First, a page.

What are some unwritten social rules everyone should know? by @SidKemp
Answer by Sid Kemp:
When invited out to dinner, and the host is paying, watch for what he or she orders. Order something the same price, or lower. The host’s chosen price is the indicator of what he or she can comfortably pay for everyone else.
There are many good thoughts and questions in the comments. So you don’t have to read through them all, I’ll add the best suggestions here.
- The most important thing is, if you are a guest, know this rule, so you have some guideline to follow if nothing else is said.
- A buffet is a simple solution a host might choose. The price per person is set, and each guest can enjoy what they like. Fun
- This whole method came about in the 1950s or earlier, when it was much more polite not to be explicit about money. These days, if you can, you can say “I’m paying, but if you want something over $25, please chip in.” That way, you can order whatever you want, and everyone can know the guidelines.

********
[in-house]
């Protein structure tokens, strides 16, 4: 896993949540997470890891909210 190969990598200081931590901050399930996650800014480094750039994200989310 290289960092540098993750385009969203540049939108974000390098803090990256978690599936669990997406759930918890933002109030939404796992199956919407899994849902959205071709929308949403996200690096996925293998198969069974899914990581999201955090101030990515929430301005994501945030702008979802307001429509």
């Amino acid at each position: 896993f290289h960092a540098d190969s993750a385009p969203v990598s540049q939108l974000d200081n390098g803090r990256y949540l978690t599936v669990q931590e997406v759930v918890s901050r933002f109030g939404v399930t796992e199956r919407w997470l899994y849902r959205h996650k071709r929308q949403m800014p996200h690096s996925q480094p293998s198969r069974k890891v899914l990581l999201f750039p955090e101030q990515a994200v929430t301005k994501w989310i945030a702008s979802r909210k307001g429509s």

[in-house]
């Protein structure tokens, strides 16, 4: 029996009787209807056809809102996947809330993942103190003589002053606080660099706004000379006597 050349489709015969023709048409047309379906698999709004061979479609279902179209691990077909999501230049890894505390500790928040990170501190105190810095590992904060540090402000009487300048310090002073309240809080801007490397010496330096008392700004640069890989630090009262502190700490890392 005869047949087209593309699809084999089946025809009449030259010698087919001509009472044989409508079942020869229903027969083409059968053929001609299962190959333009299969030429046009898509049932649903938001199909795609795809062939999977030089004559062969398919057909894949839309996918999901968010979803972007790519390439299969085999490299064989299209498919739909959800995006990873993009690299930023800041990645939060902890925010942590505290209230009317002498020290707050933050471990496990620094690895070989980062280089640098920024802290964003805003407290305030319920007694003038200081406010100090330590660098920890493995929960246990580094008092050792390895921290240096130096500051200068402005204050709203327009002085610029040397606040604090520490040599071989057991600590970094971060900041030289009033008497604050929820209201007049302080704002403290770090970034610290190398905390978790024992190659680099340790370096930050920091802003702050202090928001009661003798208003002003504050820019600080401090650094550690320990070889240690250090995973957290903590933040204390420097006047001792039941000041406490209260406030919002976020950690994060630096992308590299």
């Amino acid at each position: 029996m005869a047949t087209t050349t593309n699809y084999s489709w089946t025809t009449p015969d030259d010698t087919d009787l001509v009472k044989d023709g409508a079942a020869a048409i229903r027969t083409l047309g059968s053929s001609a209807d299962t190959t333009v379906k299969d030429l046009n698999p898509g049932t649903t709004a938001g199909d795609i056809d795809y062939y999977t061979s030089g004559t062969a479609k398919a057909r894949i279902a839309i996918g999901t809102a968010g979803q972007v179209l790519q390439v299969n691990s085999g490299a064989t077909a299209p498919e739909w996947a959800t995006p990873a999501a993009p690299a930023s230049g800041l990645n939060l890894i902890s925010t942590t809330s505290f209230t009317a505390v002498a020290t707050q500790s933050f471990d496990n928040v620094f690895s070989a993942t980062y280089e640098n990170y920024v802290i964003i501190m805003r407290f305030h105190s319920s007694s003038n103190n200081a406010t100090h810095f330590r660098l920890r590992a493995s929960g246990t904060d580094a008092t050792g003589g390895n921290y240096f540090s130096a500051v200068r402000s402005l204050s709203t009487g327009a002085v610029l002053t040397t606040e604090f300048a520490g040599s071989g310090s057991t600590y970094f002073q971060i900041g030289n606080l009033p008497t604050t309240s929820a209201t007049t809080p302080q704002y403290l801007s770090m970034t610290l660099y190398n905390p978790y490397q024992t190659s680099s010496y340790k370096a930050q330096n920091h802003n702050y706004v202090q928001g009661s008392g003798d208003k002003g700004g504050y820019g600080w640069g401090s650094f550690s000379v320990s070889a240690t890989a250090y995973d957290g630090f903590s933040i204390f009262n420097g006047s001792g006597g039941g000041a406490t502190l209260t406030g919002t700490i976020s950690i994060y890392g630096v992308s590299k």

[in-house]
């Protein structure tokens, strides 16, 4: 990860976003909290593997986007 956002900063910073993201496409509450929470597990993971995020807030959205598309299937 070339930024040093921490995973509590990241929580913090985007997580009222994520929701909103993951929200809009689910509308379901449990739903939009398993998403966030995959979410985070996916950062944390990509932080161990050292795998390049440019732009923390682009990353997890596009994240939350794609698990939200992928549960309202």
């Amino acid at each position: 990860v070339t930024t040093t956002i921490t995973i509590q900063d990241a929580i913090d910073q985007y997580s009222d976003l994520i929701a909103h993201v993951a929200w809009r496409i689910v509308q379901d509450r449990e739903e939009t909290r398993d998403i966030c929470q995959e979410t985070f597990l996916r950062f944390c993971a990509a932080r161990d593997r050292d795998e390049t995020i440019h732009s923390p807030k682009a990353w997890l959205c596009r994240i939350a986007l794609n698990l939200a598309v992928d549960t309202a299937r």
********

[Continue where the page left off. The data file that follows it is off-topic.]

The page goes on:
- Obviously, this old etiquette rule has its downsides. Say everyone knows the rule. The host must order food at the price he can afford for everyone, even if he would prefer something cheaper – like maybe he likes grilled cheese or is a vegetarian or is eating only salad to lose weight.
- The host or hostess can inform others by saying “I’m having the X dish” before the waiter comes around to take orders. Or the host can arrange to order first, and speak loudly so everyone hears.
- Of course, if the host does not say what he or she is ordering, you can’t use this rule. See several options in the comments, such as simply ordering something reasonable, or not ordering first and matching price or item for what someone else does.
- As we do get more up front about money and offers to take people out, there are options like ordering something cheaper, but telling people to go ahead and order what they like, or order up to a certain amount.
- Alcohol complicates the issue. You may want to let people know that they can pay for their own, or set a one-drink limit on your own tab.
- Groups that go out regularly often have their own rules. That works very well. See some excellent options in the comments.